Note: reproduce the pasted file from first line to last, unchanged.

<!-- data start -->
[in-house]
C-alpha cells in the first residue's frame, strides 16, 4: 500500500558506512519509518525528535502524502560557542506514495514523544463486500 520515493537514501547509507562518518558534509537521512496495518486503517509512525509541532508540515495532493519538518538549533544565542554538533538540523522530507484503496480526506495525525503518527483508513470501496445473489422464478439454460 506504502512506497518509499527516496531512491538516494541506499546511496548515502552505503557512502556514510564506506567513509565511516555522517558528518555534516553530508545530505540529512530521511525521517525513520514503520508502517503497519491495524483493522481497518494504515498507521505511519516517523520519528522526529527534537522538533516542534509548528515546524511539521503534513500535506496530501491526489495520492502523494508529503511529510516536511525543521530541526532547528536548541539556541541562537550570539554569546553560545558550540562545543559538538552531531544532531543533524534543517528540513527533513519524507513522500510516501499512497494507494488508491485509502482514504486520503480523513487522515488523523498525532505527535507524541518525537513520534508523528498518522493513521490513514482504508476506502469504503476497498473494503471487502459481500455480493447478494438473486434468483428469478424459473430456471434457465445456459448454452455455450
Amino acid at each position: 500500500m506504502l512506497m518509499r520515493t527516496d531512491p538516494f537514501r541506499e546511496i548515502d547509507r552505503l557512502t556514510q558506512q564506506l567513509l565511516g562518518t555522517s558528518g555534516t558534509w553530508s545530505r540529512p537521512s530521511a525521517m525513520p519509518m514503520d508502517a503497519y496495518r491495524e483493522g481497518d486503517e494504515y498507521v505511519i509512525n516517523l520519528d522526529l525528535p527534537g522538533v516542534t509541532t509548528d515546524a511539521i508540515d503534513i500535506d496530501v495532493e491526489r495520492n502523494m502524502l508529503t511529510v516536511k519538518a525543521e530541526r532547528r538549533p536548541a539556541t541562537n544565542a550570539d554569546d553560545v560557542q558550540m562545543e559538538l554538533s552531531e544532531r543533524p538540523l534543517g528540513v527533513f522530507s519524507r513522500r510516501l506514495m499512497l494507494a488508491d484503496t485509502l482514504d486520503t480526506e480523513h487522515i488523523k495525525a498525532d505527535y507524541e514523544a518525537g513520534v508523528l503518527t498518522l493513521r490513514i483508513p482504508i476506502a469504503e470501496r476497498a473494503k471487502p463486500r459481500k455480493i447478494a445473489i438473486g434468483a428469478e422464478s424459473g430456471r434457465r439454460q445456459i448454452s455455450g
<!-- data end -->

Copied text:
[in-house]
C-alpha cells in the first residue's frame, strides 16, 4: 500500500558506512519509518525528535502524502560557542506514495514523544463486500 520515493537514501547509507562518518558534509537521512496495518486503517509512525509541532508540515495532493519538518538549533544565542554538533538540523522530507484503496480526506495525525503518527483508513470501496445473489422464478439454460 506504502512506497518509499527516496531512491538516494541506499546511496548515502552505503557512502556514510564506506567513509565511516555522517558528518555534516553530508545530505540529512530521511525521517525513520514503520508502517503497519491495524483493522481497518494504515498507521505511519516517523520519528522526529527534537522538533516542534509548528515546524511539521503534513500535506496530501491526489495520492502523494508529503511529510516536511525543521530541526532547528536548541539556541541562537550570539554569546553560545558550540562545543559538538552531531544532531543533524534543517528540513527533513519524507513522500510516501499512497494507494488508491485509502482514504486520503480523513487522515488523523498525532505527535507524541518525537513520534508523528498518522493513521490513514482504508476506502469504503476497498473494503471487502459481500455480493447478494438473486434468483428469478424459473430456471434457465445456459448454452455455450
Amino acid at each position: 500500500m506504502l512506497m518509499r520515493t527516496d531512491p538516494f537514501r541506499e546511496i548515502d547509507r552505503l557512502t556514510q558506512q564506506l567513509l565511516g562518518t555522517s558528518g555534516t558534509w553530508s545530505r540529512p537521512s530521511a525521517m525513520p519509518m514503520d508502517a503497519y496495518r491495524e483493522g481497518d486503517e494504515y498507521v505511519i509512525n516517523l520519528d522526529l525528535p527534537g522538533v516542534t509541532t509548528d515546524a511539521i508540515d503534513i500535506d496530501v495532493e491526489r495520492n502523494m502524502l508529503t511529510v516536511k519538518a525543521e530541526r532547528r538549533p536548541a539556541t541562537n544565542a550570539d554569546d553560545v560557542q558550540m562545543e559538538l554538533s552531531e544532531r543533524p538540523l534543517g528540513v527533513f522530507s519524507r513522500r510516501l506514495m499512497l494507494a488508491d484503496t485509502l482514504d486520503t480526506e480523513h487522515i488523523k495525525a498525532d505527535y507524541e514523544a518525537g513520534v508523528l503518527t498518522l493513521r490513514i483508513p482504508i476506502a469504503e470501496r476497498a473494503k471487502p463486500r459481500k455480493i447478494a445473489i438473486g434468483a428469478e422464478s424459473g430456471r434457465r439454460q445456459i448454452s455455450g